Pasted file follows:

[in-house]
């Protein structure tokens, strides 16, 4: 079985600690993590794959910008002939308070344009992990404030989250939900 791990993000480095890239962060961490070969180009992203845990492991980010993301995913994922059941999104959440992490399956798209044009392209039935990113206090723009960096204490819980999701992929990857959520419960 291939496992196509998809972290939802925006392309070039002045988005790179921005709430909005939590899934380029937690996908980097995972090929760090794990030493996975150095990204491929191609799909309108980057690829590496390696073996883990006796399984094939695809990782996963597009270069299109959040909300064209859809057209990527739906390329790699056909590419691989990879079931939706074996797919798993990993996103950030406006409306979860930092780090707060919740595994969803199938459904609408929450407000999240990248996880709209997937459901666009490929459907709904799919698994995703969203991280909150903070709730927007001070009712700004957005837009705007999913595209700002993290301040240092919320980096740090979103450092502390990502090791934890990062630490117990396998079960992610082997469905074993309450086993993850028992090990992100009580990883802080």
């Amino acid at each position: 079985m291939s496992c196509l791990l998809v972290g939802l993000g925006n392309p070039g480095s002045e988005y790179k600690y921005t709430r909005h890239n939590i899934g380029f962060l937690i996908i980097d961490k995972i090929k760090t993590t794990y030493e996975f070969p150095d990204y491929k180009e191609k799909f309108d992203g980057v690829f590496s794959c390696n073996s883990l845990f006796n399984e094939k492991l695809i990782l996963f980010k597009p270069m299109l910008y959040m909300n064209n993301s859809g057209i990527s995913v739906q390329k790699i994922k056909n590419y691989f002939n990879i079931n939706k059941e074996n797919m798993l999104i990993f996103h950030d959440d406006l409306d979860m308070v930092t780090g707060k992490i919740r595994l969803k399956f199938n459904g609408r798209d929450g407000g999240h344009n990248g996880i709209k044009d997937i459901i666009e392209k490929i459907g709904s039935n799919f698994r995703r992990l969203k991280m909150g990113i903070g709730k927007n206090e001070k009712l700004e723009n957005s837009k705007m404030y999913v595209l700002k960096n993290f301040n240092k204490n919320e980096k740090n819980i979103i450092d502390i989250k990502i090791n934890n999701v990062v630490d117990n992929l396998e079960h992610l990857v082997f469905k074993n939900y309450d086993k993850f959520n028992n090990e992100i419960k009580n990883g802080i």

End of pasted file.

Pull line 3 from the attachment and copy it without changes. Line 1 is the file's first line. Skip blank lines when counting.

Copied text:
């Amino acid at each position: 079985m291939s496992c196509l791990l998809v972290g939802l993000g925006n392309p070039g480095s002045e988005y790179k600690y921005t709430r909005h890239n939590i899934g380029f962060l937690i996908i980097d961490k995972i090929k760090t993590t794990y030493e996975f070969p150095d990204y491929k180009e191609k799909f309108d992203g980057v690829f590496s794959c390696n073996s883990l845990f006796n399984e094939k492991l695809i990782l996963f980010k597009p270069m299109l910008y959040m909300n064209n993301s859809g057209i990527s995913v739906q390329k790699i994922k056909n590419y691989f002939n990879i079931n939706k059941e074996n797919m798993l999104i990993f996103h950030d959440d406006l409306d979860m308070v930092t780090g707060k992490i919740r595994l969803k399956f199938n459904g609408r798209d929450g407000g999240h344009n990248g996880i709209k044009d997937i459901i666009e392209k490929i459907g709904s039935n799919f698994r995703r992990l969203k991280m909150g990113i903070g709730k927007n206090e001070k009712l700004e723009n957005s837009k705007m404030y999913v595209l700002k960096n993290f301040n240092k204490n919320e980096k740090n819980i979103i450092d502390i989250k990502i090791n934890n999701v990062v630490d117990n992929l396998e079960h992610l990857v082997f469905k074993n939900y309450d086993k993850f959520n028992n090990e992100i419960k009580n990883g802080i």